A High Court judge has criticised the lack of clarity over how to get legal aid for committal proceedings in a case concerning the sale of Wimbledon tickets. However, Mr Justice Chamberlain said he was likely to issue a bench warrant authorising an alleged ticket tout's arrest if the defendant does not appear at a hearing on Friday or fails to provide proper medical evidence explaining his no-show.
The case relates to an application by the All England Lawn Tennis Club and All England Lawn Tennis Ground to commit Luke McKay, who they allege is a ticket tout, to prison for contempt of court for allegedly breaching an interim injunction granted in July. Mr Justice Chamberlain stressed in his judgment, handed down last week, that he made no findings on the allegations.
The injunction required McKay to provide a witness statement. A one-page document headed 'Statement of Luke McKay' was sent to the claimants' solicitors, Kerman & Co, in August but the firm said the statement was deficient.
Mr Justice Chamberlain said solicitor Emma Elizabeth Shaw, of Kerman & Co, had 'very commendably taken the trouble to explain to the defendant, on a number of occasions, that he should seek legal assistance and has helpfully pointed him in the direction of places where he might obtain it. She is not to be criticised in any way. However, the authorities I have mentioned indicate that there is a serious lack of clarity about how to go about making an application for legal aid for representation in respect of a committal for breach of an order made in civil proceedings'.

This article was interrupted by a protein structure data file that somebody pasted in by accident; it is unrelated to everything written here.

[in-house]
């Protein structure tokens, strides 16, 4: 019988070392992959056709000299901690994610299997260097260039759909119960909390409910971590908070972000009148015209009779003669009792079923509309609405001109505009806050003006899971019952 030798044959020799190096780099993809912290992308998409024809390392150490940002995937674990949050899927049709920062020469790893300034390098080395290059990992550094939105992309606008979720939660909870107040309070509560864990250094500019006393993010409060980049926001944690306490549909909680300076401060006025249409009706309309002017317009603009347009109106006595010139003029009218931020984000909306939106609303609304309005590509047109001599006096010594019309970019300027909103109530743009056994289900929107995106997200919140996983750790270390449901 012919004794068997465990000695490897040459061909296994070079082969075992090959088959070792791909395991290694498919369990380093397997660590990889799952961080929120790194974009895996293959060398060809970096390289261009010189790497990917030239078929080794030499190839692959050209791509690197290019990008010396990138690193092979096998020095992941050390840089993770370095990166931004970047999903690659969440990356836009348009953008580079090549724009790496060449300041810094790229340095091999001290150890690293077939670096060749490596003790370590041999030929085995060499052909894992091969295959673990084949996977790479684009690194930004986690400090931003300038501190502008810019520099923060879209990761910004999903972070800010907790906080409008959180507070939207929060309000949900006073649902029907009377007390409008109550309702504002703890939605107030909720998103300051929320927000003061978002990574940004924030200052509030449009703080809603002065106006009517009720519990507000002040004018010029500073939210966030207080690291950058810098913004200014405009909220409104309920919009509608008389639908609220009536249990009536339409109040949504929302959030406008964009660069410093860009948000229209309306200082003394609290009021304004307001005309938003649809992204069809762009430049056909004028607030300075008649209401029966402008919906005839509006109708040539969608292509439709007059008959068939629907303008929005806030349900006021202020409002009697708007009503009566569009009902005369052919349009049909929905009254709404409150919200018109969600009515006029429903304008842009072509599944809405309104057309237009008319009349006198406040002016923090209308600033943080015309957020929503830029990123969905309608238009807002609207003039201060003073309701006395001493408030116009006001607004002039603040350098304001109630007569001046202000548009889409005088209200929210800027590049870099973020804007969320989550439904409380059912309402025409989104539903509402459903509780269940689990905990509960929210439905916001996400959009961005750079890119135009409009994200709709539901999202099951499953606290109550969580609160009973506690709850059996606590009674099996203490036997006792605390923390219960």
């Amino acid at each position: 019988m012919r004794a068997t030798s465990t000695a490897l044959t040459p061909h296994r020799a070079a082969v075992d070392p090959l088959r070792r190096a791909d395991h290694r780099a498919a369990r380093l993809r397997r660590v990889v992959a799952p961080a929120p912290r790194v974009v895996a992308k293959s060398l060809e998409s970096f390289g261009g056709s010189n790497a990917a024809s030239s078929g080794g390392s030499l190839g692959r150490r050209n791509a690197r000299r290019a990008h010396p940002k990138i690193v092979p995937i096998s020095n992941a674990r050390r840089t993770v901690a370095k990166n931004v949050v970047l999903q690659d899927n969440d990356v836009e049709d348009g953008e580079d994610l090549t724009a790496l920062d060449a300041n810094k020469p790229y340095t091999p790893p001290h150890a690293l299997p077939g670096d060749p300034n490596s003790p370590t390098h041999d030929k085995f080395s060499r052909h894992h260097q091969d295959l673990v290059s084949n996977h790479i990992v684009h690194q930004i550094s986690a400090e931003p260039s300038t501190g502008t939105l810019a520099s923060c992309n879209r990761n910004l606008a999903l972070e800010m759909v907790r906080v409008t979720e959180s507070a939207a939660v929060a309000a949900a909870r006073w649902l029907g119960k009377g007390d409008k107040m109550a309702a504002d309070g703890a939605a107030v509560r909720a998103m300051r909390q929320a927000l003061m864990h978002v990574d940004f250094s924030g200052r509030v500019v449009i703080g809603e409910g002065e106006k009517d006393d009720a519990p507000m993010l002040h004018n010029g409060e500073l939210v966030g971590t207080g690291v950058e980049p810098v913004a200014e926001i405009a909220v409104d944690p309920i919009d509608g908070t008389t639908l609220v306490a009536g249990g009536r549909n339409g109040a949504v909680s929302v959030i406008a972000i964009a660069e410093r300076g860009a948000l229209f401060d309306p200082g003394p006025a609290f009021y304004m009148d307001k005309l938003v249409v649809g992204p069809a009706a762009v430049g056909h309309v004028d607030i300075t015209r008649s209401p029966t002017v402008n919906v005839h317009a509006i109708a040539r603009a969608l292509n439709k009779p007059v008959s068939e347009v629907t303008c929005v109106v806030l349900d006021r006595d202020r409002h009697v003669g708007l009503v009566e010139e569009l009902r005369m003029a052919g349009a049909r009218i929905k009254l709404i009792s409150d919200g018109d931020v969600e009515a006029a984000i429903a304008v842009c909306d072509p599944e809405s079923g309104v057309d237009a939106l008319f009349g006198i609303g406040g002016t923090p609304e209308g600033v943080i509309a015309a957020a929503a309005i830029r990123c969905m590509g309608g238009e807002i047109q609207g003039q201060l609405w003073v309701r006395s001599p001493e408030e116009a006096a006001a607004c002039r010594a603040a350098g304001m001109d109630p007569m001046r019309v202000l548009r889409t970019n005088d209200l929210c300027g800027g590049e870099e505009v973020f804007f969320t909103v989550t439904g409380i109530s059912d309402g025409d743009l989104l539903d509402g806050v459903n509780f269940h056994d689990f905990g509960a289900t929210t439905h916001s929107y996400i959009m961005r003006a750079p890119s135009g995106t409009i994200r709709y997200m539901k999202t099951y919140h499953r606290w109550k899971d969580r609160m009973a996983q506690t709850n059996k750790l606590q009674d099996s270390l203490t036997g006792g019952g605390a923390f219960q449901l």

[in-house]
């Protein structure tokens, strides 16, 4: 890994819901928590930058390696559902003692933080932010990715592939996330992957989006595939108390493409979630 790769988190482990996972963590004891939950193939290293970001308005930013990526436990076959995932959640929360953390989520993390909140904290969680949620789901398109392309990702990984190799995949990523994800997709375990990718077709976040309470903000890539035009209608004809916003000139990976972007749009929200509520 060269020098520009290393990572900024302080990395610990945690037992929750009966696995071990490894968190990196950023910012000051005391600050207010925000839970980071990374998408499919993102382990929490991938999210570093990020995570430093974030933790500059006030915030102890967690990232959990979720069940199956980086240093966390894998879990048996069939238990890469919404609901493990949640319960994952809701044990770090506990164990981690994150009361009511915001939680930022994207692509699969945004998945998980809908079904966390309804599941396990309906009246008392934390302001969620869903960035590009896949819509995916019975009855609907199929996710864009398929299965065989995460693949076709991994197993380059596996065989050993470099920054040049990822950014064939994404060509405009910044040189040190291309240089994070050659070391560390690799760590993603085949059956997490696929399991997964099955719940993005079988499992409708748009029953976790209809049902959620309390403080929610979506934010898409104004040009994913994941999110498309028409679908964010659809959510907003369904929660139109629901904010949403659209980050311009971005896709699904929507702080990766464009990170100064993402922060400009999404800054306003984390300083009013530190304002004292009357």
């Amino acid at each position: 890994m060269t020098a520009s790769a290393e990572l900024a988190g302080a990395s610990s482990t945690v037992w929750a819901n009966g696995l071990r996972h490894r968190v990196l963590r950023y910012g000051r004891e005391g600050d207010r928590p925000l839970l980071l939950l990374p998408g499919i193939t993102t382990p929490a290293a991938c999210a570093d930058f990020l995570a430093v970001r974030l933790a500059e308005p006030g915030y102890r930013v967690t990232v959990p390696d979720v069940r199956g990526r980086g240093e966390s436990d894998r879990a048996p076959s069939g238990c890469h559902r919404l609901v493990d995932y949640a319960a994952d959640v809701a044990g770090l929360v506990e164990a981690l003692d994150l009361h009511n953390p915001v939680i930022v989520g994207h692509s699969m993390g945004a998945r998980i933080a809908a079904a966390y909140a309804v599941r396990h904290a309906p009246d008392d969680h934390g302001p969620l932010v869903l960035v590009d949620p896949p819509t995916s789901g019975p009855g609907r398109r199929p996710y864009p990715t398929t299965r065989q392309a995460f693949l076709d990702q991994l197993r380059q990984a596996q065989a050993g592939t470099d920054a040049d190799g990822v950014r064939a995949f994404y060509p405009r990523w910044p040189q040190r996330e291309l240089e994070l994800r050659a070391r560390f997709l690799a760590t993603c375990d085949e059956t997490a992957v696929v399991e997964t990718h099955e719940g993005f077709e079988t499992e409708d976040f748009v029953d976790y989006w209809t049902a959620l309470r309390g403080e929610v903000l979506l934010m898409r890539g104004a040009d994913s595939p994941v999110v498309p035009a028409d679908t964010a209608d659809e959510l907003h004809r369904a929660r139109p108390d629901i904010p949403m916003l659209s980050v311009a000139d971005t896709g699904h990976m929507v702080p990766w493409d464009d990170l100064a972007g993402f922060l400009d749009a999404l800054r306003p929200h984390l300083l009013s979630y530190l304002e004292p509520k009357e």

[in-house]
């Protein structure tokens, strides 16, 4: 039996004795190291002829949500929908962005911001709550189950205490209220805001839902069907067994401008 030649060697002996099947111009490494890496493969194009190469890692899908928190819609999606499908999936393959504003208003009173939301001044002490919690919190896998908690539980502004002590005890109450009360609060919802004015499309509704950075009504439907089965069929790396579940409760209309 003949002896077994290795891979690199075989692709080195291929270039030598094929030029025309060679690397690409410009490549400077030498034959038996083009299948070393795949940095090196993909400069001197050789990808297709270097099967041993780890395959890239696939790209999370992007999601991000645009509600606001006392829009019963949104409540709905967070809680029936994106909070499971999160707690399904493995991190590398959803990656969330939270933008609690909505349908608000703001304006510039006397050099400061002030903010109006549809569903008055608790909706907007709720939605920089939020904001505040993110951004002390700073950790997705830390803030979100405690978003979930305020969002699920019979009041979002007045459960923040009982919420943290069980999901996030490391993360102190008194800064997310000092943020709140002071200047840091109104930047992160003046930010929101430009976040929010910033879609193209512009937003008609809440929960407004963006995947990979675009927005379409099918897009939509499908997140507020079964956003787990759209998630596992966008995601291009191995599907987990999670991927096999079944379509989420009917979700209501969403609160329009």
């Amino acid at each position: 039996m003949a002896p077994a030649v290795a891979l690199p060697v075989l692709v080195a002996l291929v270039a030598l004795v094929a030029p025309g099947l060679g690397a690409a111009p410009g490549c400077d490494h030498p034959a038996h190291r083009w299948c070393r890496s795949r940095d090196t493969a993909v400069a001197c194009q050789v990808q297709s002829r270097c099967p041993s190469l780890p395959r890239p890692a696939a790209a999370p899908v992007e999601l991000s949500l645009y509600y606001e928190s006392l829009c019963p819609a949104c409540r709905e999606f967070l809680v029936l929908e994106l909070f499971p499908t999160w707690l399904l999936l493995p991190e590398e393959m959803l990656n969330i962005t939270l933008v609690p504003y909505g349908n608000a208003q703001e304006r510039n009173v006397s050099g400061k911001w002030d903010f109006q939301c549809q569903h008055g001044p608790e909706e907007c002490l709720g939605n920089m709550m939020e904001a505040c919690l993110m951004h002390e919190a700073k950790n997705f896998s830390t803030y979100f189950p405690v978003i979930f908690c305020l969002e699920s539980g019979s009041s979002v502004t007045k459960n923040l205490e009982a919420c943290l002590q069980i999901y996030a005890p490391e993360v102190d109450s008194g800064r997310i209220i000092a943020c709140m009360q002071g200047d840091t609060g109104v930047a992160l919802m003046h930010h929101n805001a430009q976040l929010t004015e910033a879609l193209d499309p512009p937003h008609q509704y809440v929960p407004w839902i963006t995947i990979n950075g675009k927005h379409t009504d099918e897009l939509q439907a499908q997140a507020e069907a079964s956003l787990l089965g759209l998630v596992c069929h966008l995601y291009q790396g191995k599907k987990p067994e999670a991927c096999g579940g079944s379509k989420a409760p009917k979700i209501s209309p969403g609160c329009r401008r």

The judge said the current situation presented two problems.
The first problem was that McKay 'clearly indicated' he wished to be represented. The judgment states that he told Kerman & Co the day before he sent his statement that he struggled to obtain legal aid despite contacting four law firms. Mr Justice Chamberlain said the authorities cited in his judgment 'provide ample support for the proposition that even lawyers, never mind litigants in person, may find it difficult to understand how to go about obtaining legal aid in cases like this... The lack of clarity creates a real problem for individuals like the defendant who seek legal representation and for courts dealing with civil contempt cases'.
The second problem was that the defendant can only benefit from legal representation if he is prepared to engage with legal representatives and the court.
Mr Justice Chamberlain adjourned the case until Friday. The Legal Aid Agency has been invited to make submissions on whether the court has the power to make a legal aid determination in McKay's favour. McKay was ordered to attend the hearing or provide detailed evidence from a medical practitioner explaining why he cannot participate in the trial process.